A new study at Monash University is giving Australians a glimpse into the not-so-distant digital future of energy efficient smart tech.
In its latest report Digital Energy Futures, researchers from the Emerging Technologies Research Lab compiled and analysed industry expectations for smart technology and energy use to see how these trends could intersect and influence each other in the average household.
The research was narrowed down to six potential scenarios for the near future: “Cool and comfortable in extreme weather”, “stay at home life”, “ageing at home”, “the smart and easy life”, “the smart charging commuter” and “the set and forget prosumer”.
Heating and cooling are going to come into higher use as climate change forces weather into the extremes.
To manage the extra energy use, households are likely going to turn to smart devices such as smart thermostats and hot water systems that use low cost, low carbon electricity instead of gas heating that could save up to six times the energy use.
Household energy use is expected to skyrocket as more people take advantage of emerging technologies such as virtual reality to work from home, provide artificially intelligent home care for the elderly or enjoy immersive home entertainment rather than drive to the local movie theatre.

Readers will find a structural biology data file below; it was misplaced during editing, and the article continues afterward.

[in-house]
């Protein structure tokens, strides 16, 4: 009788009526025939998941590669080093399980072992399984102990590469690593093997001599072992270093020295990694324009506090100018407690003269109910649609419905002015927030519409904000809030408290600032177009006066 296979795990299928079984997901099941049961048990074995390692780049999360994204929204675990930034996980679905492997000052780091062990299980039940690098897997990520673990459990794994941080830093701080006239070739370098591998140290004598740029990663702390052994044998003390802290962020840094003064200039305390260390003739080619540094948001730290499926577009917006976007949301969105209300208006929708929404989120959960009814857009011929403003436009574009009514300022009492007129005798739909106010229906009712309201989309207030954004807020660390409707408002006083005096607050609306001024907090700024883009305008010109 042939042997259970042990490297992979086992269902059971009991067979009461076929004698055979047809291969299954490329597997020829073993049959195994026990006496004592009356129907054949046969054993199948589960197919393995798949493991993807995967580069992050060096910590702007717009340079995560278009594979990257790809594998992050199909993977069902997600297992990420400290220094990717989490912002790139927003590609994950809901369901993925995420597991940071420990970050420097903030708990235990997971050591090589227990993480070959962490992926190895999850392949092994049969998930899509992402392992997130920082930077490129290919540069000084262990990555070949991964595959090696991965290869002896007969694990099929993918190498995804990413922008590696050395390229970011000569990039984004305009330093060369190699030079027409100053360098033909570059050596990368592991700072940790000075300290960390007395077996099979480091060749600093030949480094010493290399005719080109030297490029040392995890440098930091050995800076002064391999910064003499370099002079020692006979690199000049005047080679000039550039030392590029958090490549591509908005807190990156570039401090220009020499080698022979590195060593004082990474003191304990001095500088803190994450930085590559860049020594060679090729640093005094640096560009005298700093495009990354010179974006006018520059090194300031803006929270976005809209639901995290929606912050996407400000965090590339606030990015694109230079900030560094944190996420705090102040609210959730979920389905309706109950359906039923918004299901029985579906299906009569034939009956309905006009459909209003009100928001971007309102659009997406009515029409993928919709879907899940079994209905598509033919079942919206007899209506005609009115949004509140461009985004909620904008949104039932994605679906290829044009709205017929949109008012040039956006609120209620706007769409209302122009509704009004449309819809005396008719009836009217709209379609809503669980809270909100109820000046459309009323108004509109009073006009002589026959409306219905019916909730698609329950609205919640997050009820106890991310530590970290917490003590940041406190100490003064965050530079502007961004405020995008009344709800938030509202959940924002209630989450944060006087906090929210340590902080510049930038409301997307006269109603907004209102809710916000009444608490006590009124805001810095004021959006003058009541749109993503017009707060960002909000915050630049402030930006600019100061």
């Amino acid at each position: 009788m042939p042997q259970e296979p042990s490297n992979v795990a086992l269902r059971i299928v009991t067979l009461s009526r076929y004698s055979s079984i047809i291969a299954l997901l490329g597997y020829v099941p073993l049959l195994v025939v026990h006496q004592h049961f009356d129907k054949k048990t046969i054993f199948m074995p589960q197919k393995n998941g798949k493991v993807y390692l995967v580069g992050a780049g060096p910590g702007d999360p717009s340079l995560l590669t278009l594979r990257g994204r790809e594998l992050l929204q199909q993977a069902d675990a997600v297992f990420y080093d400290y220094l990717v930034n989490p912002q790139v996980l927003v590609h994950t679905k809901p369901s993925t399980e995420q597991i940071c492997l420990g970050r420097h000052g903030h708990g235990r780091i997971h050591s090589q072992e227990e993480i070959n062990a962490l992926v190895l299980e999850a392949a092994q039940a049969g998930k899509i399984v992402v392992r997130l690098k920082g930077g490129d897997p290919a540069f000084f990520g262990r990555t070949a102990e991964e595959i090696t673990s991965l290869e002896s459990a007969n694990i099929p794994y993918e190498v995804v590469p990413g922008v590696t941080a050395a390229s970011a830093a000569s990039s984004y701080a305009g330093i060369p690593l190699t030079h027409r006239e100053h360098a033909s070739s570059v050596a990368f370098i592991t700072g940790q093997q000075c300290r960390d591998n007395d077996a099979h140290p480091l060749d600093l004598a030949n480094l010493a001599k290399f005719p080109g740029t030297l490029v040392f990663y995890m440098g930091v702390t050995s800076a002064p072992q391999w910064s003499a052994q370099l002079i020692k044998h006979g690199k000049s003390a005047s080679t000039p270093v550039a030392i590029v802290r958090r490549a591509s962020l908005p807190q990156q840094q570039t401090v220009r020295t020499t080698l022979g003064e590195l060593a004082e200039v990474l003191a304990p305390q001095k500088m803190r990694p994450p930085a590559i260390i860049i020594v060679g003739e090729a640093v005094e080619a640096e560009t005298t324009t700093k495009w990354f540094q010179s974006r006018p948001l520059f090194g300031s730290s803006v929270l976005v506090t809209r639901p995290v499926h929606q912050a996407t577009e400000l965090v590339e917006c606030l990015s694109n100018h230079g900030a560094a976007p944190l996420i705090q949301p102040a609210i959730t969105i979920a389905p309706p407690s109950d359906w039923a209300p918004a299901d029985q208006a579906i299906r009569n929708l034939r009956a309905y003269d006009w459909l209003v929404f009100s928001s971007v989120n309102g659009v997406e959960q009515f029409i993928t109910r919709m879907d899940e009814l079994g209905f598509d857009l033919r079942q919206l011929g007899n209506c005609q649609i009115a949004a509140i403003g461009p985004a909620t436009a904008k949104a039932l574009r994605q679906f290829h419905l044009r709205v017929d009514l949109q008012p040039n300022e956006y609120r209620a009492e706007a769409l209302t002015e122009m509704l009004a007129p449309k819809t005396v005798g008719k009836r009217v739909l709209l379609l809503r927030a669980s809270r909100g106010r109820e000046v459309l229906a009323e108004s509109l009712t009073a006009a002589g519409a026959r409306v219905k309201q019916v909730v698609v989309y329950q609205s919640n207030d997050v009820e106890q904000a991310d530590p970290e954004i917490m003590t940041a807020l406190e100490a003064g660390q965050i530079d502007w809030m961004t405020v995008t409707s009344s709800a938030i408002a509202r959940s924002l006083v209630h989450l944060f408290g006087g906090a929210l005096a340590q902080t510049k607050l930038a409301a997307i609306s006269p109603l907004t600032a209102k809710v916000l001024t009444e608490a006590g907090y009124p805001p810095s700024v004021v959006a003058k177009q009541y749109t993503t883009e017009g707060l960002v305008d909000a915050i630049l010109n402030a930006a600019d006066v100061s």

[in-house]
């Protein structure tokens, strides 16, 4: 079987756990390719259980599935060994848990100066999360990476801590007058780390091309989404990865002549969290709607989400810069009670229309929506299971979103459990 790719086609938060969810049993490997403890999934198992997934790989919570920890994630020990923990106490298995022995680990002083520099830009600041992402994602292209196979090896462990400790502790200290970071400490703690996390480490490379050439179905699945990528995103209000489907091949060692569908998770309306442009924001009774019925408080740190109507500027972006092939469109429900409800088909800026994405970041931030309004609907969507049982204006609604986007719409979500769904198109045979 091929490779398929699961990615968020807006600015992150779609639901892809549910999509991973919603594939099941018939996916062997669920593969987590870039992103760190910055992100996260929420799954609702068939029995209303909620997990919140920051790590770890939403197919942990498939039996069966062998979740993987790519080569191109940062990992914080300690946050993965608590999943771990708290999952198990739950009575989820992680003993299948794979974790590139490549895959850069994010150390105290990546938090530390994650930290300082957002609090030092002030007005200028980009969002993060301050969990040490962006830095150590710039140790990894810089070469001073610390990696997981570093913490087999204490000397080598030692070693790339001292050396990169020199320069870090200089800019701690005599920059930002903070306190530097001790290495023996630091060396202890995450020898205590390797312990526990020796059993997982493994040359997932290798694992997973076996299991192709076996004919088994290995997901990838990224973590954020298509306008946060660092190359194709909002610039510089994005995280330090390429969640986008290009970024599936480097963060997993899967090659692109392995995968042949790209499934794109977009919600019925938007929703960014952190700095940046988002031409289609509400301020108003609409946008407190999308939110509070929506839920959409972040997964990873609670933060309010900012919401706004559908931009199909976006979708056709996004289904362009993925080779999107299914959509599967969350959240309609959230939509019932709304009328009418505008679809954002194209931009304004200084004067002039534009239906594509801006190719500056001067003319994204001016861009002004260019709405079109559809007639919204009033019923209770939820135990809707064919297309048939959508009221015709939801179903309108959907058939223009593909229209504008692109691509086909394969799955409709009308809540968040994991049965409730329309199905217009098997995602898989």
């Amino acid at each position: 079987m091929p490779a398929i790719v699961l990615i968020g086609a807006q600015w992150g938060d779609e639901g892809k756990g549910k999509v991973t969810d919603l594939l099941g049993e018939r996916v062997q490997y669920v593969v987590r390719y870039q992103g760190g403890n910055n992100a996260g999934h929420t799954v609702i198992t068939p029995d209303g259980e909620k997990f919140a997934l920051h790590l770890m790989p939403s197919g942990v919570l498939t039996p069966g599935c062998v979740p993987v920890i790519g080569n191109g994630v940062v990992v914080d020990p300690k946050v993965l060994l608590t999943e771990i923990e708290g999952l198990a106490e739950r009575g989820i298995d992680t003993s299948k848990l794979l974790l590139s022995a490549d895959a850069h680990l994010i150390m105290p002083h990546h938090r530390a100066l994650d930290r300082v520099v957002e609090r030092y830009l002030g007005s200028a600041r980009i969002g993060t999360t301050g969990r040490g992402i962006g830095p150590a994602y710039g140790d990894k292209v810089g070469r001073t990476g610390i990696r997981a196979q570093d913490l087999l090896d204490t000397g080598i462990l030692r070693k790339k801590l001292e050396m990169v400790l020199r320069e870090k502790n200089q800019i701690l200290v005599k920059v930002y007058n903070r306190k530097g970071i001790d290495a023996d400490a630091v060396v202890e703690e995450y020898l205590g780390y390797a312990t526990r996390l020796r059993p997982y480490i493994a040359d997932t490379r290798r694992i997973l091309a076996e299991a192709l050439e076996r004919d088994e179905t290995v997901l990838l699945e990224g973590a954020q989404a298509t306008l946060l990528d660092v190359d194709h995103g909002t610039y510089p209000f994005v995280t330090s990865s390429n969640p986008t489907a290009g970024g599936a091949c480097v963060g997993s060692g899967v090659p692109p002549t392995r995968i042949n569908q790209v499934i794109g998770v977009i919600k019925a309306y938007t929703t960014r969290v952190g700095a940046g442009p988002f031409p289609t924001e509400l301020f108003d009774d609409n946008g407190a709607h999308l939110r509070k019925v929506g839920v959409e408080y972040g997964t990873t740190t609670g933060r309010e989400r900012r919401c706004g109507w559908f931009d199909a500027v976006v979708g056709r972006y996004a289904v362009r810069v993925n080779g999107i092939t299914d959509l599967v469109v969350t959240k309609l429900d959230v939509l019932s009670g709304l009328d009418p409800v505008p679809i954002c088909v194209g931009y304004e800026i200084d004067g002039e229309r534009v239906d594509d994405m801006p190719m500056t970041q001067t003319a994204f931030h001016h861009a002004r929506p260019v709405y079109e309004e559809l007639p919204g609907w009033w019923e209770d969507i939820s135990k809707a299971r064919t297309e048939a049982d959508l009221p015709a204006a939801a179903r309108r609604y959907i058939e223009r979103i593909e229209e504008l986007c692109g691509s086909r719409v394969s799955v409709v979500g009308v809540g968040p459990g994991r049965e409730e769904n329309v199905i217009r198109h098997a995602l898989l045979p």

People will likely no longer see the need to leave the house as frequently with everything conveniently at home, cutting down on a significant portion of commutes.
For those who still need to commute regularly, get ready to see more energy-efficient electric vehicles on the road if car battery charging can be managed more efficiently.
Installing “set and forget” smart technology could also serve to improve comfort and help consumers’ pockets and the planet.
With access to better data, household appliances will be able to manage energy more efficiently, shifting energy loads to decrease peak energy use and saving consumers money with price incentives.
There are a few limitations in the report with its focus so heavily on market and industry trends, failing to reflect socio-economic and cultural diversity or repercussions from large scale interruptions such as bushfires or the ongoing pandemic.
Researchers hope to remedy this with the upcoming second stage of the project with interviews from 72 Australian households to find out how individual Australians see their futures playing out